Trump has focused on two things: outsourcing to China and illegal immigrants from Mexico and Central America driving wages down. It has widespread appeal among the working classes for very obvious reasons--even among black workers. It is also not something without a foundation in fact. He's not just making shit up out of thin air. Nobody would believe it if that were the case, and he never would have won. Trump won because, as Ann Coulter put it, he was the only one willing to bend over and pick up a $1000 bill.


The effects of the arrest and restriction of blood flow I would assume.


I'm not making excuses for Chauvin's behavior. I'm saying you have to charge it correctly and prosecute it correctly to get a conviction. I don't know shit about Minnesota law, but in California you get one bite at the apple. That's why Rodney King's perpetrators beat the state charges, even though they were eventually convicted on civil rights charges. Don't kid yourself. The establishment will try to work you into a dither to get this guy off on the charges if they aren't charged correctly or prosecuted correctly.


I don't disagree with you. I'm saying you have the Democrat urban establishment to contend with, and it's not going to change because they will blame this on Trump for political reasons knowing full well that Trump had virtually nothing to do with it.


Yes, a tort would imply a criminal wrong as a matter of gross negligence too.


Dude, quite a bit of the criminal justice system is just plain rigged. However, that's the way the establishment wants it and the electorate tolerates it. Do you think you get a fair trial in traffic court in a first instance proceeding where the judge acts as judge, jury and prosecutor? No. Obviously not.


Well, now you're hitting on why it doesn't get prosecuted, and why it still occurred even after the Eric Garner incident.


Oh, I have no doubt he would have lived had he just been put in the car after being cuffed.


Welcome to establishment politics, and why I no longer consider myself owing them any allegiance.


Yes, because people get off on charges like those made by Pants-of-dog--strangulation, asphyxiation, etc. You only need to make a general charge that you can sustain. Once you get down to the nitty gritty, you have to get it right or it can be successfully rebutted by the defense. So simply saying that the knee on his neck was an unnecessary use of force, induced stress and triggered a cascade of health-related issues that would not have occurred had the officer not unnecessarily placed a knee on Floyd's neck along with some of the officer's substantial body weight. That's all you have to do. You don't have to work yourself into a dither and claim he was choked to death.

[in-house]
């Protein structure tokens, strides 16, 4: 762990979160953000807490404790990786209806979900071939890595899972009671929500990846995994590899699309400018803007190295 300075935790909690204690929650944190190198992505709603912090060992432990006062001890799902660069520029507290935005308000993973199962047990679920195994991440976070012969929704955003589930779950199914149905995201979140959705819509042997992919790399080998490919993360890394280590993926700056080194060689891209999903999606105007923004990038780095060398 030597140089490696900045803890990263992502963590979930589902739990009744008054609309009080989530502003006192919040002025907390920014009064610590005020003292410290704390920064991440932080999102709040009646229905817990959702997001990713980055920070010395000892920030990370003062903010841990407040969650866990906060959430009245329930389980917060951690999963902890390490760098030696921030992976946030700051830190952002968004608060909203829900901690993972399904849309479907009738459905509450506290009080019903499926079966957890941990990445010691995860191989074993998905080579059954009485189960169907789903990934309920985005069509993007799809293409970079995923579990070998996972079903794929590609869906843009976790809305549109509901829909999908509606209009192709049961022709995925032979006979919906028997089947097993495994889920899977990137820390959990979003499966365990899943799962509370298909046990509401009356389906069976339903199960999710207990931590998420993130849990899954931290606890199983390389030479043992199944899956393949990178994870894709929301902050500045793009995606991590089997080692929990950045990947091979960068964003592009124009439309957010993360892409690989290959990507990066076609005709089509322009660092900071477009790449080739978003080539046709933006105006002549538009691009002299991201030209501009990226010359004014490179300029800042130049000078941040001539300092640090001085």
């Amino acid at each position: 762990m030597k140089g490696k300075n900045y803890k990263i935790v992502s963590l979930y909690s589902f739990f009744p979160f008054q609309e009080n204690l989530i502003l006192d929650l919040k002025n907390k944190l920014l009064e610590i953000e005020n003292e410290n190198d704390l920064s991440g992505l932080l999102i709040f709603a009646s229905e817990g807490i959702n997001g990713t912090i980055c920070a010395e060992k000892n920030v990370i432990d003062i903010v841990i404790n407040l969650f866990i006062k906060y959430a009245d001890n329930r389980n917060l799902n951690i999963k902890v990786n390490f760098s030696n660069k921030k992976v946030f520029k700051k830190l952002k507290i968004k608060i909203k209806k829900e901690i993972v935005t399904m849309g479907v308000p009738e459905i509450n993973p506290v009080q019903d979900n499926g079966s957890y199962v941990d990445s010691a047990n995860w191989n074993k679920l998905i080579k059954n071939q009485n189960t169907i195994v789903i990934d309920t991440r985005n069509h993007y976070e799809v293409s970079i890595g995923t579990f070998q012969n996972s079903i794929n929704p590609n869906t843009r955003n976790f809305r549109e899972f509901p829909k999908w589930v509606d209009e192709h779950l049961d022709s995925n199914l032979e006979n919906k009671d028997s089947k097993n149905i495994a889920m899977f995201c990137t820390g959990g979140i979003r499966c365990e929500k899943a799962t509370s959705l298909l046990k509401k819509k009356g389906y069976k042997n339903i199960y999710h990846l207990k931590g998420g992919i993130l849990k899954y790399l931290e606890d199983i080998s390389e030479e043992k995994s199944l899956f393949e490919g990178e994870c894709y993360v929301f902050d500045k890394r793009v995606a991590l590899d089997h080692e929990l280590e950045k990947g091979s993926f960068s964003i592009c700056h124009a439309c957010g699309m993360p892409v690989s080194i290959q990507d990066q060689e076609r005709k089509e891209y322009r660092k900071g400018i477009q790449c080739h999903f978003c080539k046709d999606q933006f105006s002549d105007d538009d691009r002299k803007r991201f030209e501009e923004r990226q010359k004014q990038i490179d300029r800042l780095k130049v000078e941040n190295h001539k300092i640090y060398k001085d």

If Floyd had not died, the most Chauvin would have faced is excessive use of force. Then, you have to address prosecutor politicians like Amy Klobuchar who let Chauvin off in the past. That's what I'm saying. Instead of focusing on someone who could have, and probably should have done something--namely, Amy Klobuchar--you are focusing on Trump's tweets as though they somehow bear on a local police case when Trump has no police power, in a Democrat run city, in a Democrat run county, in a Democrat run state. You are going way out of your way not to name the political party that is in charge when this stuff happens.

Let me help you out. Here is a list of the mayors of the 50 largest cities in the United States: List of mayors of the 50 largest cities in the United States

Blaming this stuff on Republicans is what Democrats and their media lackeys do to cover their own crimes. This is why it is not going to change, because voters are not going to change. Even black voters who are literally under the boots of these people are going to keep voting for them. That is the Faustian bargain of the welfare state laid bare for you.


It changes what force is allowed in effecting an arrest. In this case, trying to utter counterfeit money is a felony. I'm not making a moral argument here based upon my point of view. I'm just explaining to you how the system works so that you can understand it. It does not justify in any way putting a knee on someone's neck after they are already in hand cuffs.